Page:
(7 a.m. / 7 p.m.)
The yellow-crowned night heron is one classy wading bird! It stands about 3 feet tall and is stockier than most herons.
This bird is easy to identify because of its distinct black and white face, and its purple, gray, beautiful, feathery, body.
Some would say these birds are graceful or elegant in their movements, but the odd nietzchean birder might describe the yellow-crowned night heron as simply exerting its “will to power”.
With their slightly shorter beaks, as compared to other types of herons, and not as slim either, they do indeed love to eat – fish, bugs, crabs, crayfish, small mammals, and even other birds.
This bird is quite skilled at foraging for food. At a glance, you might think this is a general preoccupation of this bird.
You will often find the yellow-crowned night heron near coastlines in the Americas, sticking near wetland areas, where they tip-toe through the shallows, looking for their next tasty meal.
They are considered to be wading-birds, as they do not really go far out to sea, but instead, can be found anywhere where there is water, in areas such as – but not limited to – drainage ditches, beaches, or swamps.
It would appear that as long as there’s food (especially of the seafood variety) to be gotten, there’s a chance you’ll see one of these herons, day or night, with their distinctive … “Leave me alone, I’m looking for something”, downward gaze and tentative gait.
They are generally not threatened by any real predators. Their main goal is to eat and simply – be.
Here is a quick video to get you acquainted with this perpetually quizzical-looking bird.
Bucerias is a Mexican town, just north of Puerto Vallarta on Banderas Bay.
In the centre of town, very close to the beach, is a quaint Mexican hotel called Ana Ruth’s.
This hotel is shadowed by the largest parota tree in the area, and living in its canopy, are several Yellow Crowned Night Herons.
With their lovely feathers, relatively stubby beaks, and off-white and yellow cheeks, this heron spends the daylight hours resting in the treetop.
If you happen to be witnessing them in March, look for the nests at the top of the tree and very carefully, try and spot the birds. They are there!
They might be close together because March is mating season.
Now don’t get it mixed up with any other type of heron, such as the sort-of-similiar-looking-but-not-really black-crowned night heron pictured here.
The yellow-crowned night heron is very visible on the west coast of Mexico, in the Puerto Vallarta area, where some of these pictures were taken.
Native to Banderas Bay
Puerto Vallarta is in the 7th largest bay in the world known as Banderas Bay.
As the water filters into Banderas Bay from the nearby Sierra Madre mountains, the Pacific Ocean shoreline tends to get swampy with many mangrove forests.
The yellow-crowned night heron loves that type of environment. There is lots to eat, including and especially crustaceans, like crabs which are the night heron’s favorite food.
These birds are very skilled at swooping down to the water’s edge and snatching the crabs out of the water. They vigorously shake them apart, and sometimes swallow them whole.
You may want to shield your eyes if you do not want to witness the food chain / laws of nature taking their course as the heron stalks its prey, but indeed, the yellow-crowned night heron is a natural predator through and through, and pulls this off with a kind of blasé non-chalance.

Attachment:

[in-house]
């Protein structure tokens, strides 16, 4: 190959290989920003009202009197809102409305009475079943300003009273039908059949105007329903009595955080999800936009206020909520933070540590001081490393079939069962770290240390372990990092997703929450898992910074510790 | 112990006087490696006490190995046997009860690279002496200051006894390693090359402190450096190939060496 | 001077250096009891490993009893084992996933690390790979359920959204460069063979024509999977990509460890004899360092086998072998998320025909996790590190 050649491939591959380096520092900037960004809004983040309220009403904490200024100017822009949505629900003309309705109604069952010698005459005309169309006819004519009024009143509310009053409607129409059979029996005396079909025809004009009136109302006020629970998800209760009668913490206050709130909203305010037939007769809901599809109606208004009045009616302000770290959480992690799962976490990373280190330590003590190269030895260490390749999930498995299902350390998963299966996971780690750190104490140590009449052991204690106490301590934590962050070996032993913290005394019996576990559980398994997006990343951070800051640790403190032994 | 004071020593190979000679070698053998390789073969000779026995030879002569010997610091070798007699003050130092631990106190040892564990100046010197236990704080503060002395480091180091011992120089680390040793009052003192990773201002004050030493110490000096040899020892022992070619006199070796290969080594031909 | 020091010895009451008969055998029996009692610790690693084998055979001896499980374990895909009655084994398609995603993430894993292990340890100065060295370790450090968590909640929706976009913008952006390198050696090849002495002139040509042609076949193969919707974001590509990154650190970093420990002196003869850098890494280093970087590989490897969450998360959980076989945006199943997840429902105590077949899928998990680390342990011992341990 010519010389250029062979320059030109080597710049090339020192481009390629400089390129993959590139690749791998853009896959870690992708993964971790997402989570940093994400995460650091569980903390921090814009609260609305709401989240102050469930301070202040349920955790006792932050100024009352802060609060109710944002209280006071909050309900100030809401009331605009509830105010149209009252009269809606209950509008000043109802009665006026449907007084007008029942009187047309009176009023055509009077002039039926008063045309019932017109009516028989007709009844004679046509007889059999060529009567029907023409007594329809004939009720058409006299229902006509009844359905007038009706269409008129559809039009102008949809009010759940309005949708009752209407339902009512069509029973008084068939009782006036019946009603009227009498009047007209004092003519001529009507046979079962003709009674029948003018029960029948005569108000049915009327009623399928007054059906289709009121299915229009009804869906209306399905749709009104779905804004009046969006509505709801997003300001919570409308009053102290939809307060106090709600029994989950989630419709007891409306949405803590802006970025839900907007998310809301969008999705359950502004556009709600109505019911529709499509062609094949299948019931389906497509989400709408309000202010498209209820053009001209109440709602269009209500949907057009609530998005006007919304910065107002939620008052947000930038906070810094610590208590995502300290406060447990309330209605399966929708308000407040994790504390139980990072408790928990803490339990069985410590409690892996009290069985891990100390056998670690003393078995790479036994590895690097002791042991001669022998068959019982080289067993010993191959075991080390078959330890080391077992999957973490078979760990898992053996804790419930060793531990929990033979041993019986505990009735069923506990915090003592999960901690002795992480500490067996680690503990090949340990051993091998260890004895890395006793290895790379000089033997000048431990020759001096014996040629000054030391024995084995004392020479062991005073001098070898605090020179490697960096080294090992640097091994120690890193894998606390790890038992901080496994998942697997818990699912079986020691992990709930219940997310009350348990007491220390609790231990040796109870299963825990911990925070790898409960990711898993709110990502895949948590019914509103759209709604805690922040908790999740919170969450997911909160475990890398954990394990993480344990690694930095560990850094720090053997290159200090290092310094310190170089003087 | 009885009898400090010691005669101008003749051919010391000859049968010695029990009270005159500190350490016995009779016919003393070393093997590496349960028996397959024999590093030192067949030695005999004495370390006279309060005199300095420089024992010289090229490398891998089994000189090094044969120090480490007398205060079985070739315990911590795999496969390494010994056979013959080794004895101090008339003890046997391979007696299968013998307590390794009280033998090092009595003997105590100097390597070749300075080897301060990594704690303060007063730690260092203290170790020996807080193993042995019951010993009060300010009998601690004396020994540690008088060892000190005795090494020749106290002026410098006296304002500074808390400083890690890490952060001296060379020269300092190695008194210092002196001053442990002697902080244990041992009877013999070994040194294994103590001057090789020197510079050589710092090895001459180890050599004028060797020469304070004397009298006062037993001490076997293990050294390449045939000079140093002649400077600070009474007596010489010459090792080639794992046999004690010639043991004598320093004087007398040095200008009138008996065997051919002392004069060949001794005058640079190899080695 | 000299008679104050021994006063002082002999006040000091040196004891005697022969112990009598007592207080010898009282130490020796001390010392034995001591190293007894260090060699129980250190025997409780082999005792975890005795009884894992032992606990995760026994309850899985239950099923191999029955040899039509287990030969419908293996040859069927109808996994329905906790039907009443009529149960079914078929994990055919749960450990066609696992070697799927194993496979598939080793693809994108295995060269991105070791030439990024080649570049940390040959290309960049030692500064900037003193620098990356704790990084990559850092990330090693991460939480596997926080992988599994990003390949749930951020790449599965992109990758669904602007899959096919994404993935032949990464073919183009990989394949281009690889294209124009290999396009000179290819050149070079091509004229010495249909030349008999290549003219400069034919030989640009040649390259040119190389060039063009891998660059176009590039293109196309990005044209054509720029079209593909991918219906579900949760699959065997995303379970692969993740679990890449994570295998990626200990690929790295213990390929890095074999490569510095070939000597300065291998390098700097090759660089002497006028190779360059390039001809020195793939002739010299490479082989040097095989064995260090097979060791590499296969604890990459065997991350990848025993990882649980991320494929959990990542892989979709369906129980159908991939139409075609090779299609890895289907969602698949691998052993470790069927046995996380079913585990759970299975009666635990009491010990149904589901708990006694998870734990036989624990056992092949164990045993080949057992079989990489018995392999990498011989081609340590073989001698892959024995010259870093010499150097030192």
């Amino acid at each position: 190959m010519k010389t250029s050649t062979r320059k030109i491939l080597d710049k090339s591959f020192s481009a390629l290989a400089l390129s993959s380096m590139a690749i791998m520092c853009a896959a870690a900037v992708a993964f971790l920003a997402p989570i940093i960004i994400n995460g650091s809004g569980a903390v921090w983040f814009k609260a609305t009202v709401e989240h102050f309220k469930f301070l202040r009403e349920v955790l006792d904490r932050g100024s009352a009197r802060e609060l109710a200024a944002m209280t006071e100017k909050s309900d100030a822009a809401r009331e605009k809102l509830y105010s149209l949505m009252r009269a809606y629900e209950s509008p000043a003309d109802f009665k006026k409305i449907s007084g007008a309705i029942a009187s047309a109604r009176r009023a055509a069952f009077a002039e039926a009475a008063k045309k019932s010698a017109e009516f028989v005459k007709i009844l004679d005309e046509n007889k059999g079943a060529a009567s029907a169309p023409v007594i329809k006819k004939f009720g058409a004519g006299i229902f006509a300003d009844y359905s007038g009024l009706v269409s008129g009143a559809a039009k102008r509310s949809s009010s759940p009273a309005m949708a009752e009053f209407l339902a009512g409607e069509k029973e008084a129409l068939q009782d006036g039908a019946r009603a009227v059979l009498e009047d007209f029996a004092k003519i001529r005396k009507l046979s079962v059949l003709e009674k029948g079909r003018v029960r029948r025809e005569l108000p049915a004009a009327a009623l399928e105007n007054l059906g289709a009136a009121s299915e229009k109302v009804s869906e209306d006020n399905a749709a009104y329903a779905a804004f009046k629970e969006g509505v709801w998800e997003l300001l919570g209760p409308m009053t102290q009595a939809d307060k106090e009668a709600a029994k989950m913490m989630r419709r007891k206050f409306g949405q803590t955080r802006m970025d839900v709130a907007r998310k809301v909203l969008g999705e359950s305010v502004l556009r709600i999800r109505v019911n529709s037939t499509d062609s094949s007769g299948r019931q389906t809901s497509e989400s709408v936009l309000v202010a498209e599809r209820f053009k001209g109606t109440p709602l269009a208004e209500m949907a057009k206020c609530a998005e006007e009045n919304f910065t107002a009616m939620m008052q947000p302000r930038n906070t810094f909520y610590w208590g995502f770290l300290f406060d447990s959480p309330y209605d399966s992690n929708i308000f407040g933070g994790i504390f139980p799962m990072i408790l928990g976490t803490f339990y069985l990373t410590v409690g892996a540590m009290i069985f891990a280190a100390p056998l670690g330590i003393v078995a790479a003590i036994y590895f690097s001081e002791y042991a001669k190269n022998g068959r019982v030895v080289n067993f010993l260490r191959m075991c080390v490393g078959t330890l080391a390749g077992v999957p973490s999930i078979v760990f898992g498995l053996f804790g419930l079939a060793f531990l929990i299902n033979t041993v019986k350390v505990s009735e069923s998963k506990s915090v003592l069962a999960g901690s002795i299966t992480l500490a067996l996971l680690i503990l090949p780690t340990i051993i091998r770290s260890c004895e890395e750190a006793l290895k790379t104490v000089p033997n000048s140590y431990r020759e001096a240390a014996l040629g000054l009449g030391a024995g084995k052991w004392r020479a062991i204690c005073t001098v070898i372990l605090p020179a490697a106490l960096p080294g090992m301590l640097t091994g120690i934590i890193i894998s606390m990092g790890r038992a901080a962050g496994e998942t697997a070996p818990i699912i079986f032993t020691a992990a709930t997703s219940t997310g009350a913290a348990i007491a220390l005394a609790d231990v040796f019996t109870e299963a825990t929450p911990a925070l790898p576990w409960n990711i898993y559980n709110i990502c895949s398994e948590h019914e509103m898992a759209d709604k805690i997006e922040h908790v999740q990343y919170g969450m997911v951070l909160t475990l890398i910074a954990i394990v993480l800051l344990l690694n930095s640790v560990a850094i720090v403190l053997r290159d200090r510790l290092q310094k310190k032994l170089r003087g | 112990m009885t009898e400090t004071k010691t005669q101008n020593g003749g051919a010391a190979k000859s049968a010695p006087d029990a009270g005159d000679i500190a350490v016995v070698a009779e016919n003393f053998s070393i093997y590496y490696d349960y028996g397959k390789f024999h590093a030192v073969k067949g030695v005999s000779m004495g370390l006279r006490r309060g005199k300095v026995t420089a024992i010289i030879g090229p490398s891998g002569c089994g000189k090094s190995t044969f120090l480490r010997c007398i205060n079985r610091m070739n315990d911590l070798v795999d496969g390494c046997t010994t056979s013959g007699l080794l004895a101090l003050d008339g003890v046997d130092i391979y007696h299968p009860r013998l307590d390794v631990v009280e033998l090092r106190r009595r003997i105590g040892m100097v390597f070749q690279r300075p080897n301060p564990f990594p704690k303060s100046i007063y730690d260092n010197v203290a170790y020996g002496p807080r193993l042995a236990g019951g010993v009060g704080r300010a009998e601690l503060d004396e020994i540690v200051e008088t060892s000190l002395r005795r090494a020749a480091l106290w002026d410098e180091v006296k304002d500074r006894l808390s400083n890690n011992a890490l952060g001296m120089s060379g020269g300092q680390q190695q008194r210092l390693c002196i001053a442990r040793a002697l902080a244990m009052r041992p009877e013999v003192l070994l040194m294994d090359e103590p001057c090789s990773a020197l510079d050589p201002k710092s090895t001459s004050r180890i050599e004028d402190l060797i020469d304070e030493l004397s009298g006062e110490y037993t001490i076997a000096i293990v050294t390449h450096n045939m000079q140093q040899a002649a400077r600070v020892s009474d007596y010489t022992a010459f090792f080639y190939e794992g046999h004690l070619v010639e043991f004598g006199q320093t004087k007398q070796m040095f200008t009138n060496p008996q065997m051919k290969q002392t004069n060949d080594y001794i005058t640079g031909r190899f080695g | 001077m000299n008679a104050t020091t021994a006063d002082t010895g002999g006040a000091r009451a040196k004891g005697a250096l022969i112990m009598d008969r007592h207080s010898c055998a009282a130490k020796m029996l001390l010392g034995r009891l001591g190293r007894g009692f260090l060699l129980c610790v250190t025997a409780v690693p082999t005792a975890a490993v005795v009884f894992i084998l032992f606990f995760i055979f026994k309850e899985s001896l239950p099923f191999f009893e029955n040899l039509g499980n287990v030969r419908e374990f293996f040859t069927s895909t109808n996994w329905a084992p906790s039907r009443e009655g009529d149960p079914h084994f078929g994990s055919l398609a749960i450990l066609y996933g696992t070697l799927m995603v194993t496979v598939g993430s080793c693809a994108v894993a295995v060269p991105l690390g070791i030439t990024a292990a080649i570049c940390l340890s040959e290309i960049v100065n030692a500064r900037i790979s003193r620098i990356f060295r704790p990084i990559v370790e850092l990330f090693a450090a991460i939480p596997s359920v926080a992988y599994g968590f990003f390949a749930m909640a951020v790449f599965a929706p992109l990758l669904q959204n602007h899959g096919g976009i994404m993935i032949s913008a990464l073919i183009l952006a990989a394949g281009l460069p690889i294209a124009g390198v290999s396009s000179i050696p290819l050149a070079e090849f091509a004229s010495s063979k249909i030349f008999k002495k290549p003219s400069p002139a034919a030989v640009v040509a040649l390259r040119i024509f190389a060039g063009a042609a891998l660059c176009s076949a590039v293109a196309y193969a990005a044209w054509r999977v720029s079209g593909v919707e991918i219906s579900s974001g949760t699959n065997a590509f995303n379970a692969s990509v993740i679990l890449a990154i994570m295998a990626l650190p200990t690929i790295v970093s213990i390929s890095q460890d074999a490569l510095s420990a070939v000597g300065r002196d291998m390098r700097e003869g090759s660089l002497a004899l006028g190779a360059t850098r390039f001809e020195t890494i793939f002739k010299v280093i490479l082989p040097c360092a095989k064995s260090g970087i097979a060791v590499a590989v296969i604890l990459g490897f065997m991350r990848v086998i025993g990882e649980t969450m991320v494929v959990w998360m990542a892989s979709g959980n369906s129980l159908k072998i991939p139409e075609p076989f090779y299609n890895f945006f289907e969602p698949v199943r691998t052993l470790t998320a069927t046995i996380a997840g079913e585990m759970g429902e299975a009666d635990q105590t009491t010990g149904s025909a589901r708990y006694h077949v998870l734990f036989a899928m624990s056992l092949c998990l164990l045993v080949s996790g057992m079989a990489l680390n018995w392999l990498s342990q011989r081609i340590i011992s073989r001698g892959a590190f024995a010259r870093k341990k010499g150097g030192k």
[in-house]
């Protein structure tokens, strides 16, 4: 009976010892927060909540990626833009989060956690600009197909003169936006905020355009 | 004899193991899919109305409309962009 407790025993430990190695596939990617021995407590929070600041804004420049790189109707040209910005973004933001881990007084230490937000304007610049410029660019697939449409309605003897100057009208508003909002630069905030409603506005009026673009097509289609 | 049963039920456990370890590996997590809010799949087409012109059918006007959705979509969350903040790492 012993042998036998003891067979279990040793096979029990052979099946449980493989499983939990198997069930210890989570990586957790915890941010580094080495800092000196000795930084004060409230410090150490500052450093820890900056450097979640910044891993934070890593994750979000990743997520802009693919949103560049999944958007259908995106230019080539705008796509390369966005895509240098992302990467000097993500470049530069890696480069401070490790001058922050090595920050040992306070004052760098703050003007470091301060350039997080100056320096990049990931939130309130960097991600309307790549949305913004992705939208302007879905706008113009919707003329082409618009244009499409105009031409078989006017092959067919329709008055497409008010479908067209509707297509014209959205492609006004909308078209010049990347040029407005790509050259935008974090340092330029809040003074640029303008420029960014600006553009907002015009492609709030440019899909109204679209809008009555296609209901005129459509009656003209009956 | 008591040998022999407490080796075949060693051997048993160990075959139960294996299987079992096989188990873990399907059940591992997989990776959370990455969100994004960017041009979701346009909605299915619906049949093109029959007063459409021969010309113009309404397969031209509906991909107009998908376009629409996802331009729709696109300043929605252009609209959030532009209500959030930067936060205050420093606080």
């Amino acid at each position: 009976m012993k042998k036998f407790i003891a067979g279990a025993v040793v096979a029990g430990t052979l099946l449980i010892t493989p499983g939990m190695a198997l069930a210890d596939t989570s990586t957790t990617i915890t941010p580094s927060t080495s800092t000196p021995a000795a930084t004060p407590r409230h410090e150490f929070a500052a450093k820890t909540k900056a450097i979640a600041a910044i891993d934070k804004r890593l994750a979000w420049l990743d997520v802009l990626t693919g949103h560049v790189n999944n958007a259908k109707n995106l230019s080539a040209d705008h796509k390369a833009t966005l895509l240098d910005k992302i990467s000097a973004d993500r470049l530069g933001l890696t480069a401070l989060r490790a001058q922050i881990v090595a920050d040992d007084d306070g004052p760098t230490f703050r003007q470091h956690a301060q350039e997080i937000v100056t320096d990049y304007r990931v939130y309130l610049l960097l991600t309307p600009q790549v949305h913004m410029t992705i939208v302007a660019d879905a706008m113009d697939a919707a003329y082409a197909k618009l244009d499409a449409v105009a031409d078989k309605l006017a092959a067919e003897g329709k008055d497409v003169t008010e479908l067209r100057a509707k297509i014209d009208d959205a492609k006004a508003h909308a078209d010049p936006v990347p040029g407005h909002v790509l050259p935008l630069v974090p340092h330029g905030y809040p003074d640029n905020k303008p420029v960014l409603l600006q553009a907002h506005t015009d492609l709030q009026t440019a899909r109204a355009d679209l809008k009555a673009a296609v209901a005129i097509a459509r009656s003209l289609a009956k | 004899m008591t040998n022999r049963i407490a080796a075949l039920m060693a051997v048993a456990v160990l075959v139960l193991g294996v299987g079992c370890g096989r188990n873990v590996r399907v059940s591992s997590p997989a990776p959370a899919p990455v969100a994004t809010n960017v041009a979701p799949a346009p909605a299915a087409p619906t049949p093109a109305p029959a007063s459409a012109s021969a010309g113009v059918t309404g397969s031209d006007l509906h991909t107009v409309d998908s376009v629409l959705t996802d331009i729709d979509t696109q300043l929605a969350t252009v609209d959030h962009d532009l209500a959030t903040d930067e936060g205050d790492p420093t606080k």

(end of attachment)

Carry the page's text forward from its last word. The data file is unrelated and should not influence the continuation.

The female is a bit smaller than the male and less colourful. The male has a distinct yellow patch on the top of his head.
These birds might sit close together on branches out in the open during the day, and maybe even appear to be snuggling together in their nest.
The nests aren’t overly large and are made from sticks which are loosely put together and not too sturdy looking, at least at the beginning of construction.
The male always seems to be preening and preparing for the female.
About a week after the birds arrive at their favourite tree, the male begins to build the nest. If they arrived as a couple, both birds decide where to build their nest.
They might even start a nest and then abandon it and build somewhere else.
They might steal material from a close nest being built by another bird.
These herons usually build high up and away from the trunks … for safety reasons of course.
They could live in the same tree for years. The nests must be large enough to hold the eggs. Nest building is part of the courtship. The female wants a male who can provide a good home.
Even though the yellow-crowned night heron forages for food all day long, its typical feeding habit is to sit in the parota tree from sunrise at 7 a.m. to sunset at 7 p.m. and rest.
They might hop and flutter from giant branch to giant branch and visit one another, but they mainly just sleep and rest.
At exactly 7 p.m. as the sun sets in the months of January through March, this bird lets out one very loud squawk, and flies off into the night.
The night time is their favorite time to feed.
If you live in Ana Ruth’s hotel, or in that neighborhood, you will hear the loud single squawk as the heron leaves the tree, and you will hear it again when the bird returns to the tree at sunrise at 7 a.m.
Who needs an alarm clock?
ABOUT THE AUTHORS
BeachBabyBob and his wife, Sue, have spent many Canadian winters living in the treehouse at the top of the Ana Ruth’s Hotel in Bucerias Mexico.
The biggest parota tree in the area is right next to the hotel. You can reach out and touch the branches, and almost touch the herons that live in the tree.
Bob and Sue have studied the yellow-crowned night heron for many hours and paid close attention to its behavior.